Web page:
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Thursday, August 7, 2014

Learning Japanese *Rinen's Corner #.5*

My Totoro pouch :3.  I'm working on editing...and I'm not good at it lol
My Neighbor Totoro (c) Studio Ghibli
It's finally here...! My (arguably) beautiful post on learning Japanese *^_^*

You're probably wondering why I called it 'Rinen's Corner'. Wonder no more :)! Here's why: When I moved back to Vermont as a Junior, I took Japanese at Essex High School under the bestest language teacher anyone could ever hope to have, Yukari Muramoto-sensei. 

Normally, I would call her Muramoto-sensei...but she put an American twist on her name by allowing her students to call her Yukari-sensei. Anyway, everyone who studied under her was given a Japanese-style name, so my name, Lynanne, became the closest-sounding equivalent that matched into the kana system: Rinen (リネン). 

Yukari-sensei would periodically instruct us regarding Japanese culture and linguistic peculiarities (aka important stuff we needed to know), and when she did, she'd make a worksheet and label it 'Yukari's Corner'.... 

And although I'm not even remotely as familiar with Japanese as Yukari-sensei :D, I wanted to honor her teaching and tradition. Hence, Rinen's Corner! Woot!

So...what am I going to be sharing in this corner?

Seriously, though--I had a LOT of ideas about where I wanted to start. I finally settled on the obvious: getting started. (Good call, right? My brilliance is blinding sometimes, so uh, you might need to get out your sunglasses...) 

But how do you just 'start learning' Japanese? The first thing that pops into my mind as I consider the 'learning environment' is resources.

So for this post, I'm going to be sharing *resources*, along with a tutorial on how to introduce yourself/discover your 'Japanese' name, and a proverb. 

In my next corner--coming September--I'll attempt to give a mini-lesson that targets reading, listening, writing, and speaking. I'd also like to have a proverb/poem (I'd love to feature some of the Hyaku-nin isshu...!) and a bit of culture :), as well as some prayer requests. 

Just keep in mind: I'm a writer, and keeping up with The Blog is challenging! These posts may not be 'the best ever+infinity+1', you know?

Anyway, I really wanted to highlight some places to get out there and start learning Japanese without breaking the bank--apps, websites, books--to start off because that's going to make your learning experience about 150% easier and more fruitful. (My l33t math skills are also blinding.) 

Ok, let's get acquainted with the alphabet(s) first.

There's kana, which encompasses 1) ひらがな hiragana (used for native words that aren't affiliated with kanji, like ありがとう arigatou, thank you) and 2) カタカナ katakana (used for foreign words like コラ cola, coke; or to draw attention for say a business sign). *Tae Kim is fantastic!

Hiragana tends to be more delicate and 'curvaceous' than katakana, which is largely linear. 

Then there's the one Japanese language students dread: 3) 漢字 kanji. Kanji are Chinese characters that have been integrated into Japanese...and man, are there a lot of them. At least 1,600 of them fall into the category of 'daily use' O_O! Kanji looks different than kana, but still uses same sounds. 

I encourage you to dive into kanji right after becoming familiar with hiragana and katakana, or even in the midst of becoming familiar with them. Otherwise, you won't be able to read much of anything. Sometimes there are small markings next to Kanji called furigana ( to kanji) that help you to read, but not often.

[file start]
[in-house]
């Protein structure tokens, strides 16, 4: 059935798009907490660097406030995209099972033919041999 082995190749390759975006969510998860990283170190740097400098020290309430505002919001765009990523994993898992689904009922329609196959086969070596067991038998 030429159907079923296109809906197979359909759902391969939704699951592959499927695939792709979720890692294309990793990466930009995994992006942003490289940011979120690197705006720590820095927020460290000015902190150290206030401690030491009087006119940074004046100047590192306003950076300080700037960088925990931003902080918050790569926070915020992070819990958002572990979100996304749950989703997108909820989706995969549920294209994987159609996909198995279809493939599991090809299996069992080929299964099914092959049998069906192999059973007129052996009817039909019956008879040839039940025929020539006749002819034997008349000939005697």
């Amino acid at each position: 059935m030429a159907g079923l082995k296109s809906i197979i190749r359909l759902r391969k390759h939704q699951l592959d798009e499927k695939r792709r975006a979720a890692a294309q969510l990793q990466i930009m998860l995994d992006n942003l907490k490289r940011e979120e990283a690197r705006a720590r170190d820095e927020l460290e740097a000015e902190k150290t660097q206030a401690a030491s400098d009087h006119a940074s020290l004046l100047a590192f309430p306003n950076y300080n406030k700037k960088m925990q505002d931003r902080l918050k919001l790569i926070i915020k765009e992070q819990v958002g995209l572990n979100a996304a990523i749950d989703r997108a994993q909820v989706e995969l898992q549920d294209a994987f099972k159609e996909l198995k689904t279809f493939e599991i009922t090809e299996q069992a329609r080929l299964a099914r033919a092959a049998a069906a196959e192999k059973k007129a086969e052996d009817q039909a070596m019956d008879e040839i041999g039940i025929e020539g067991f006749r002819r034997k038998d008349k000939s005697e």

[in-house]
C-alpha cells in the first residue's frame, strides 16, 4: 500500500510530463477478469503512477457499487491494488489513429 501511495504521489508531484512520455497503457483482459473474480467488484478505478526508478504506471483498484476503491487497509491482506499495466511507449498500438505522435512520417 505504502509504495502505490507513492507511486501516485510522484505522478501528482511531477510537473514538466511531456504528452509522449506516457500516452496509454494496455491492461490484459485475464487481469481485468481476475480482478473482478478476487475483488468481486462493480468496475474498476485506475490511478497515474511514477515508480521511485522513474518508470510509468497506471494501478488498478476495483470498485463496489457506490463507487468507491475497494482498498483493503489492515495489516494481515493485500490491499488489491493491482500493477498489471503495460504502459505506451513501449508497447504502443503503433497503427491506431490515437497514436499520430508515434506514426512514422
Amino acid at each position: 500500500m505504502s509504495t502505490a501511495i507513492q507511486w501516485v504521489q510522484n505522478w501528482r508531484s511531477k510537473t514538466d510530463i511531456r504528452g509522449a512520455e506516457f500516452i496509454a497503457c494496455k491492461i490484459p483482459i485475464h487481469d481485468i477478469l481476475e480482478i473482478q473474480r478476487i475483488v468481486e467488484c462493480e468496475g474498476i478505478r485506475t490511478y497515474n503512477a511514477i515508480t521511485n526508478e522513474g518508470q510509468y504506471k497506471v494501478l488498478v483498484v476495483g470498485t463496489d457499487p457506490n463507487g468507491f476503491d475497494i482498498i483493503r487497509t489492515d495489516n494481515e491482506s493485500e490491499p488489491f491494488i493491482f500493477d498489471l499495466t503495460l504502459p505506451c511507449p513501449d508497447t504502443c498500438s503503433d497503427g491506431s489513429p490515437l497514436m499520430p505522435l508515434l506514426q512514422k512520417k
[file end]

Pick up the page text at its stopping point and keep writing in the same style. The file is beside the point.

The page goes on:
Here's an example from my Japanese Bible:
Not surprisingly, I rely on furigana to get me through the text lol.
And then there's 4) romaji, which is literally romanized letters. So instead of saying リネン, I'd say Rinen. (So...technically it doesn't count as an 'alphabet' per se...)

It'd be wonderful if you could learn hiragana and katakana in a day, but for now the important thing is getting the *sounds* down. Like in Spanish and Italian, Japanese vowels are pure. And unlike in English, Japanese letters always correspond to the same sound. あ and よ are always pronounced the same way: a and yo. 

I'll get into specifics with that regarding inflection and music later, but for today, get the sounds in your mind. Think Japanese ^_^!


Now that you have an alphabetical and phonetic foundation, let's work on your name! (And if you get stuck, feel free to ask me about your name via comment--I'm more than happy to help!)

The key to understanding katakana is in understanding how the Japanese people perceive sounds. It takes a lot of getting used to...but once you get it, it's like riding a bike; it's easy-breezy (mostly), and you never forget it. 

Take a piece of paper and write out your name. Then sound it out, and write exactly what you hear, but try to match the sounds as closely as possible to sounds in Japanese: a, i, u, e, o; sa, shi, su, etc. If there are syllables that don't match up to Japanese sounds, don't worry; there are always substitutes. 

Then simply take the sounds and match them to the katakana sound and symbol. For sounds that mix, you can use a smaller vowel letter (instead of ケイ, use ケィ), or you can elongate with a dash (see Kayla below), OR you can eliminate the secondary sound altogether. 

Lynanne   Lin-en or Lin-an       Rinen (ri-ne-n)     リネン
Kayla       Ke-i-la       Ke-ra  (keera)     ケーラ
Rachel  Rei-chi-ya-lu     Recharu        レチャル
     Bu-ran-do-n or Burendon or either without the n (nickname?)
     Ti-mo-shi or Timochi or timoti 
     You could also elongate at the end; ティモシー

Harper     Ha-ru-pa-ru     Haapaa     ハーパー
Naomi   Na-o-mi

Naomi is my one pristine example :). It's a perfect phonetic fit, a native word, so to speak...and thus, could be written in Hiragana as well as Katakana. なおみ/ナオミ

L's will generally become R's, as is the case with my name (Ly=ri). There are some cases in which both l's and r's are eliminated entirely, as with Harper. Instead of saying Ha-ru-pa-ru (or ha-ru-paa), I'd just say Haa-paa. The elongated a replaces the r in both cases. (Elongation will often be notated with a dash.)